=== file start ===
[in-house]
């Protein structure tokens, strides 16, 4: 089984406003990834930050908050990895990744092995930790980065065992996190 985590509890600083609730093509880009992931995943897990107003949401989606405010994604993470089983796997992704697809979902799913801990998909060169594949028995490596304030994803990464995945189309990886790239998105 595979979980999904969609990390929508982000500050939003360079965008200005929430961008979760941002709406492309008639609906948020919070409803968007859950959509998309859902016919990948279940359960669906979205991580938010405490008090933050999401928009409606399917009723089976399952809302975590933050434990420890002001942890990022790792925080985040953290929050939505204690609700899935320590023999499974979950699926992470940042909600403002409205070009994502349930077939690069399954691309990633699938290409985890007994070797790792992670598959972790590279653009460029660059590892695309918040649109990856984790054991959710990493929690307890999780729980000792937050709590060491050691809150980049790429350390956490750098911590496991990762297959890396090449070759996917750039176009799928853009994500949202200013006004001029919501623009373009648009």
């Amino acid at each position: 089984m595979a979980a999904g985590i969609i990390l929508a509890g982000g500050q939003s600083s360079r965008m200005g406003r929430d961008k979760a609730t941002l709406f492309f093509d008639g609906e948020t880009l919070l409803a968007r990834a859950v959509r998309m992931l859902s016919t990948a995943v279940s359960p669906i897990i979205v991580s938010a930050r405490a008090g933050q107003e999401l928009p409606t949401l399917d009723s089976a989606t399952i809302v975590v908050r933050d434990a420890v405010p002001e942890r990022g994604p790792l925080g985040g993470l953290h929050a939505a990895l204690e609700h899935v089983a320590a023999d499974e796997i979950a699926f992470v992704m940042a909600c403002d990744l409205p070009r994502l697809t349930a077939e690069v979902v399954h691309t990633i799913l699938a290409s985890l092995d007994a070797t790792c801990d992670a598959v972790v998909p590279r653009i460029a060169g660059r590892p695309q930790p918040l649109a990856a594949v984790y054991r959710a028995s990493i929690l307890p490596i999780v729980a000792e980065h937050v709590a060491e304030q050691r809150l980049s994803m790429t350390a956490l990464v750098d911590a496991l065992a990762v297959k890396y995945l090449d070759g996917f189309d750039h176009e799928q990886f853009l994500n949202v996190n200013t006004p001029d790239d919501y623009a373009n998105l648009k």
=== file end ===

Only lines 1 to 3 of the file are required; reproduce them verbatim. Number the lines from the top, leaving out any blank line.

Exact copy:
[in-house]
């Protein structure tokens, strides 16, 4: 089984406003990834930050908050990895990744092995930790980065065992996190 985590509890600083609730093509880009992931995943897990107003949401989606405010994604993470089983796997992704697809979902799913801990998909060169594949028995490596304030994803990464995945189309990886790239998105 595979979980999904969609990390929508982000500050939003360079965008200005929430961008979760941002709406492309008639609906948020919070409803968007859950959509998309859902016919990948279940359960669906979205991580938010405490008090933050999401928009409606399917009723089976399952809302975590933050434990420890002001942890990022790792925080985040953290929050939505204690609700899935320590023999499974979950699926992470940042909600403002409205070009994502349930077939690069399954691309990633699938290409985890007994070797790792992670598959972790590279653009460029660059590892695309918040649109990856984790054991959710990493929690307890999780729980000792937050709590060491050691809150980049790429350390956490750098911590496991990762297959890396090449070759996917750039176009799928853009994500949202200013006004001029919501623009373009648009």
């Amino acid at each position: 089984m595979a979980a999904g985590i969609i990390l929508a509890g982000g500050q939003s600083s360079r965008m200005g406003r929430d961008k979760a609730t941002l709406f492309f093509d008639g609906e948020t880009l919070l409803a968007r990834a859950v959509r998309m992931l859902s016919t990948a995943v279940s359960p669906i897990i979205v991580s938010a930050r405490a008090g933050q107003e999401l928009p409606t949401l399917d009723s089976a989606t399952i809302v975590v908050r933050d434990a420890v405010p002001e942890r990022g994604p790792l925080g985040g993470l953290h929050a939505a990895l204690e609700h899935v089983a320590a023999d499974e796997i979950a699926f992470v992704m940042a909600c403002d990744l409205p070009r994502l697809t349930a077939e690069v979902v399954h691309t990633i799913l699938a290409s985890l092995d007994a070797t790792c801990d992670a598959v972790v998909p590279r653009i460029a060169g660059r590892p695309q930790p918040l649109a990856a594949v984790y054991r959710a028995s990493i929690l307890p490596i999780v729980a000792e980065h937050v709590a060491e304030q050691r809150l980049s994803m790429t350390a956490l990464v750098d911590a496991l065992a990762v297959k890396y995945l090449d070759g996917f189309d750039h176009e799928q990886f853009l994500n949202v996190n200013t006004p001029d790239d919501y623009a373009n998105l648009k």